Don Aldo Buonaiuto holds the necessary tools for his exorcisms on Jan. 12, 2012 in Rome, Italy. Getty

With the "Ghostbusters" movie franchise returning to the big screen, more people are calling on those who claim to be real-life vanquishers of evil spirits. A dramatic increase in people experimenting with Satanism and the occult, along with a general decline in faith and values, has led to a desperate need for exorcists, according to experts from the Catholic Church in the United States and Italy.

Dramatic exorcisms have been popular fodder for entertainment since the 1973 release of "The Exorcist" right up to this month’s launch of a television series of the same name. But, albeit in less theatrical fashion, the practice is also an ever increasing part of the work load in the Catholic Church. And much of that can be attributed to young people experimenting with what they find on the internet, said Valter Cascioli, a psychologist and scientific consultant to the Vatican-endorsed International Association of Exorcists.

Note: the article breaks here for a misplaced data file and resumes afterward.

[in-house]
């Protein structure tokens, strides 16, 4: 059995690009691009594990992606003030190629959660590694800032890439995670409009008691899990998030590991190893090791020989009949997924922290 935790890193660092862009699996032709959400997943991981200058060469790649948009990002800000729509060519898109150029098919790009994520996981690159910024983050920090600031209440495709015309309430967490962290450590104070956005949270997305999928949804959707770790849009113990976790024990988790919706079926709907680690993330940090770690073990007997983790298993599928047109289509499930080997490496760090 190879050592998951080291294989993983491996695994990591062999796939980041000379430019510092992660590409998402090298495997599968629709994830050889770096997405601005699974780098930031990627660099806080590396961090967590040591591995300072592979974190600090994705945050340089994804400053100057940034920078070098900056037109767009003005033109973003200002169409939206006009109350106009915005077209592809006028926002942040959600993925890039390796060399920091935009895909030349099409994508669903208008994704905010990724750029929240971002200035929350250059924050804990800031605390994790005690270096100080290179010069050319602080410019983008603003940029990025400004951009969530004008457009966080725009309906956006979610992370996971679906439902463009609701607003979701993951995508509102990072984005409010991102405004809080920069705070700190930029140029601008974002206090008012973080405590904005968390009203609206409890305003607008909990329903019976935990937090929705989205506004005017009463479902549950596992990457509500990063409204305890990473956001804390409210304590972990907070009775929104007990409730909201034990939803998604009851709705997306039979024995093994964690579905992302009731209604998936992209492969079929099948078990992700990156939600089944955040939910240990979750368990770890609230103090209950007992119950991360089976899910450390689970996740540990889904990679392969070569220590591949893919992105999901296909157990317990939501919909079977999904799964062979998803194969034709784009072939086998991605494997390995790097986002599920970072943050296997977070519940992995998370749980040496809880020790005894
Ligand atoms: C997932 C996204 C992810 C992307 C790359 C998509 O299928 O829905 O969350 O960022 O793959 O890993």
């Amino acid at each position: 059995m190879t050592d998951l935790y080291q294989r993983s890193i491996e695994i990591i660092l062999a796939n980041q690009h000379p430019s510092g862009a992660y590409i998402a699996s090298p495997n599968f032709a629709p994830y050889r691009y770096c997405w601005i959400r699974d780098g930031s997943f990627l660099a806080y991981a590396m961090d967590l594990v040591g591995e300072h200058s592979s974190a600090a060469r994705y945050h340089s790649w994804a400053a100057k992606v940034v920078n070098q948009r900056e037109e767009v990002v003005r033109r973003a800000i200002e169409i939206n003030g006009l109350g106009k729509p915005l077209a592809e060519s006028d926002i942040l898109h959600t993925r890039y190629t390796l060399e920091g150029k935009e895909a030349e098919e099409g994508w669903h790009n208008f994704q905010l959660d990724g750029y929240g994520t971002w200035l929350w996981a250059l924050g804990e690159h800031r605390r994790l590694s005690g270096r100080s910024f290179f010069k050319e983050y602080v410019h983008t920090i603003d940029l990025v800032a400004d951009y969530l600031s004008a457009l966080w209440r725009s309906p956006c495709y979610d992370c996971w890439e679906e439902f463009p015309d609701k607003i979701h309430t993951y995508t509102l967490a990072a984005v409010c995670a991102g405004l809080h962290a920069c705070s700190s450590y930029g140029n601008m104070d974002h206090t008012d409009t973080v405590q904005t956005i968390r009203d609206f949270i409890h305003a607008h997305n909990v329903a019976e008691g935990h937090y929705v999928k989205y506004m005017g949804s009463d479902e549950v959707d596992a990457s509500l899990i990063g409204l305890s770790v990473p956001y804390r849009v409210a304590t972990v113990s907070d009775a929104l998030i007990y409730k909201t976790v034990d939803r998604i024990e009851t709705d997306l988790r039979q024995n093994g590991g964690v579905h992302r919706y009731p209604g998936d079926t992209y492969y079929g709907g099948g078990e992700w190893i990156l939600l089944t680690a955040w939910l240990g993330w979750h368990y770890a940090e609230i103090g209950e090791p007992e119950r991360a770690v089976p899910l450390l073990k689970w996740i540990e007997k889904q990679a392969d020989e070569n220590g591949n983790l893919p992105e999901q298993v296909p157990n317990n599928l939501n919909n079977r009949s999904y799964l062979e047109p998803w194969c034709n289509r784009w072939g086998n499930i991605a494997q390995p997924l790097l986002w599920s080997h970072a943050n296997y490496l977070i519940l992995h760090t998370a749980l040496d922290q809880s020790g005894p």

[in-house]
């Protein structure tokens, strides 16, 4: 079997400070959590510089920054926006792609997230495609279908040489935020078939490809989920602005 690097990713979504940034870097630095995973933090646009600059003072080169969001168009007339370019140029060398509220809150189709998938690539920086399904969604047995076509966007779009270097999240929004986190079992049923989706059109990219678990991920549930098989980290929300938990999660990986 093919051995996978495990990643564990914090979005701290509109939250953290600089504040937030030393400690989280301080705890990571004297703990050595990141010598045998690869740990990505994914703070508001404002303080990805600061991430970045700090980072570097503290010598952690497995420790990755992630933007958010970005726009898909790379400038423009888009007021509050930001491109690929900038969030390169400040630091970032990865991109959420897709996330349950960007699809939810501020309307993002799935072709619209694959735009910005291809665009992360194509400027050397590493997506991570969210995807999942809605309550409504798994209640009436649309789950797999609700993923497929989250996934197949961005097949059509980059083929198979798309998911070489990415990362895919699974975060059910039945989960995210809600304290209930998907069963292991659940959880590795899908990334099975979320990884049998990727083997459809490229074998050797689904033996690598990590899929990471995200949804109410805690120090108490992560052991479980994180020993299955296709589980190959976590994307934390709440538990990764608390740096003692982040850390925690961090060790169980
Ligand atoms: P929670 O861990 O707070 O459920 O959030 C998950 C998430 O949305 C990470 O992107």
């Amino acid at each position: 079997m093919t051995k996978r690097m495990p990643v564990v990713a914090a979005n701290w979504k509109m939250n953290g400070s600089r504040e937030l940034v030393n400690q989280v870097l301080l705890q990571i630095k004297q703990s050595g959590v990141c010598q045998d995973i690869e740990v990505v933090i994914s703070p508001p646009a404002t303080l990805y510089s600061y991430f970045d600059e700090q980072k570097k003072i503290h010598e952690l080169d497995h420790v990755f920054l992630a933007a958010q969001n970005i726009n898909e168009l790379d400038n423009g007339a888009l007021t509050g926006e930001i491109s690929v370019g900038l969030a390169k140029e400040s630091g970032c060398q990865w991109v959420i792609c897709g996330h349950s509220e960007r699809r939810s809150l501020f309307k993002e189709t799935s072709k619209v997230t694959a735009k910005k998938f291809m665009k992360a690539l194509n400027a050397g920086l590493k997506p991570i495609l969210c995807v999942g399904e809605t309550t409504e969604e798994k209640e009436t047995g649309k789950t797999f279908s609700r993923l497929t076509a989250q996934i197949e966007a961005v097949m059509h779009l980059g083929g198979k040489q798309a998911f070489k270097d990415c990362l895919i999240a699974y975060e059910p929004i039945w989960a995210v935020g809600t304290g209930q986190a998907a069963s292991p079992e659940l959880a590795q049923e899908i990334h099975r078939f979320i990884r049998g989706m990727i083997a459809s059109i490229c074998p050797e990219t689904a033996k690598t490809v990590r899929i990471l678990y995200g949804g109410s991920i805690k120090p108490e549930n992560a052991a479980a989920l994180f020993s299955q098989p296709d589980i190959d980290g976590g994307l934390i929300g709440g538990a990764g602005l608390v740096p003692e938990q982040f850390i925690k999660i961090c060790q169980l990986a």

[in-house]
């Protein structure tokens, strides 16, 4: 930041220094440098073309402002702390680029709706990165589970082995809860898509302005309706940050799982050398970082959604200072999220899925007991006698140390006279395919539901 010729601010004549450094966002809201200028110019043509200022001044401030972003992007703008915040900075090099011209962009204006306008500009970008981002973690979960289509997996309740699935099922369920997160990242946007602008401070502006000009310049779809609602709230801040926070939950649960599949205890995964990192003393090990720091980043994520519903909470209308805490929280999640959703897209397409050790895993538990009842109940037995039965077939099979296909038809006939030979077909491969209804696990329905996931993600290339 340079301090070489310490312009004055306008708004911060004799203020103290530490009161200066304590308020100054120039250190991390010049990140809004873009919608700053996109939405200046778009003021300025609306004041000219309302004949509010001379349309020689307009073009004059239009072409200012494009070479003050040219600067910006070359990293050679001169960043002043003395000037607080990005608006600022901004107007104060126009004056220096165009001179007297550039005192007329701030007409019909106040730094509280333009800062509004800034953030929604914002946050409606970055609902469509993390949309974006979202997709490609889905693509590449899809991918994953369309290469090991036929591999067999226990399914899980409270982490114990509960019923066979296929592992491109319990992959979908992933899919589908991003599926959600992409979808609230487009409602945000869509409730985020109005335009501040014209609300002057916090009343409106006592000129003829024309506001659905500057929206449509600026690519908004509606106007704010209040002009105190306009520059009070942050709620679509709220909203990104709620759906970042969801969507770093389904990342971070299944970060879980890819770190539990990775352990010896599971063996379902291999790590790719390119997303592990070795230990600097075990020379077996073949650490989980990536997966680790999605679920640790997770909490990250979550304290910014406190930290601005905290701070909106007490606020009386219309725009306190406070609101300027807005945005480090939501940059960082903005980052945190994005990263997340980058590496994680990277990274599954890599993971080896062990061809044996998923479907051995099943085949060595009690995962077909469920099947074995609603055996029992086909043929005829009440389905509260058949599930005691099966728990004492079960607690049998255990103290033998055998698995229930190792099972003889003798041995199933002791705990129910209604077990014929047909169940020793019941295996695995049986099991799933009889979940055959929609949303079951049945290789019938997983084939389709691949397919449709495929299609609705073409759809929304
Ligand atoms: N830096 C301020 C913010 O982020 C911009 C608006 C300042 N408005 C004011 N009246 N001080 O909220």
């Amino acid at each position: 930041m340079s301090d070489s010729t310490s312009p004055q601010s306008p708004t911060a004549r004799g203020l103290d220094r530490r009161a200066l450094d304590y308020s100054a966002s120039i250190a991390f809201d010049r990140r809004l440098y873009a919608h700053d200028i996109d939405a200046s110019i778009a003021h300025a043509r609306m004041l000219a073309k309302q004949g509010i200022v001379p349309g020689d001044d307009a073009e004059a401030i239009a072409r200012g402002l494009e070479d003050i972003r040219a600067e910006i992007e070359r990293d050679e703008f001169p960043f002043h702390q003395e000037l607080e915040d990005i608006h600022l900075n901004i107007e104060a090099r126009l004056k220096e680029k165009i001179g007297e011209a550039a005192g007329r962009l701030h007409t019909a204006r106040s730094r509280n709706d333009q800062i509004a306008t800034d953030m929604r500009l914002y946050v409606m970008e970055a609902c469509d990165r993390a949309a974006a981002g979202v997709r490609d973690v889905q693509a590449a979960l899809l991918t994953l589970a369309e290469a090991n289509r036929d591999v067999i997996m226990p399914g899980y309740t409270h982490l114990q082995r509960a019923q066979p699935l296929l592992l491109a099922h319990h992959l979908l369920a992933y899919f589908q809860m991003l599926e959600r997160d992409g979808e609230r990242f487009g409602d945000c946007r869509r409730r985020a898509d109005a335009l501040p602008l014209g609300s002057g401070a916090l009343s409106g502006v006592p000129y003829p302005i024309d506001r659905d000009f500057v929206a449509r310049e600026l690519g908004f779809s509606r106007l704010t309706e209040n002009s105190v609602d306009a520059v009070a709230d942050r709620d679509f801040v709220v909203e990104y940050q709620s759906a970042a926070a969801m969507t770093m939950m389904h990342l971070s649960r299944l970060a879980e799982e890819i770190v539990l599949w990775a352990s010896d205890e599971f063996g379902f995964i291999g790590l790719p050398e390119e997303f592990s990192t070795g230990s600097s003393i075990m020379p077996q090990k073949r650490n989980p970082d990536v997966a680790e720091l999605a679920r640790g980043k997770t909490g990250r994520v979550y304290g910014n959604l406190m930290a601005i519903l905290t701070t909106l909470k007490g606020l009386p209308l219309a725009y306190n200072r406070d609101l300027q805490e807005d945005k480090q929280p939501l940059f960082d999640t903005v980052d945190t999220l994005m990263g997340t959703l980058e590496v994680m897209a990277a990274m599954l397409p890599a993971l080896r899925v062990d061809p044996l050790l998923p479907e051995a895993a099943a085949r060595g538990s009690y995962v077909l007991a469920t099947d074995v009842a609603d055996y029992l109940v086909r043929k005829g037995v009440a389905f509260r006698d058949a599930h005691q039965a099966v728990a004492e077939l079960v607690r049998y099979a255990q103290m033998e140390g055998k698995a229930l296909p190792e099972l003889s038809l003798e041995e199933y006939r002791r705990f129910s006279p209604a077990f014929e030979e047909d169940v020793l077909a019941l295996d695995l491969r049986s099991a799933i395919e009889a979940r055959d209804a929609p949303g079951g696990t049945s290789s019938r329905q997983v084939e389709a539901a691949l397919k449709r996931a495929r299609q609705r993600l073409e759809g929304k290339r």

“The lack of exorcists is a real emergency,” he told Italy’s La Stampa newspaper. “There is a pastoral emergency as a result of a significant increase in the number of diabolical possessions that exorcist priests are confronting. The number of exorcists has increased in recent years, but there are still not enough to deal with a dramatic situation that affects, above all, young people who use the internet a lot.”

Pope Francis has previously been credited with sparking renewed interest in a practice that was once something of a taboo subject in the Catholic Church. The pontiff has regularly cited the need to guard against the work of the devil.

“This generation, and many others, have been led to believe that the devil is a myth, a figure, an idea, the idea of evil,” Francis said in a Mass shortly before Halloween 2014. “But the devil exists and we must fight against him.”

Cascioli, who claims a general degradation of morality in society is also to blame, has called for a training institution at university level to be set up to educate priests on performing exorcists and help fill the growing demand.

That demand has spread to the United States, with one pastor admitting he is struggling to cope with all the requests.

“I am a full-time pastor and this is a very intense ministry,” said the Rev. Gar Thomas, the official exorcist of the diocese of San Jose, California. “Almost every free night that I have is taken up with exorcisms.”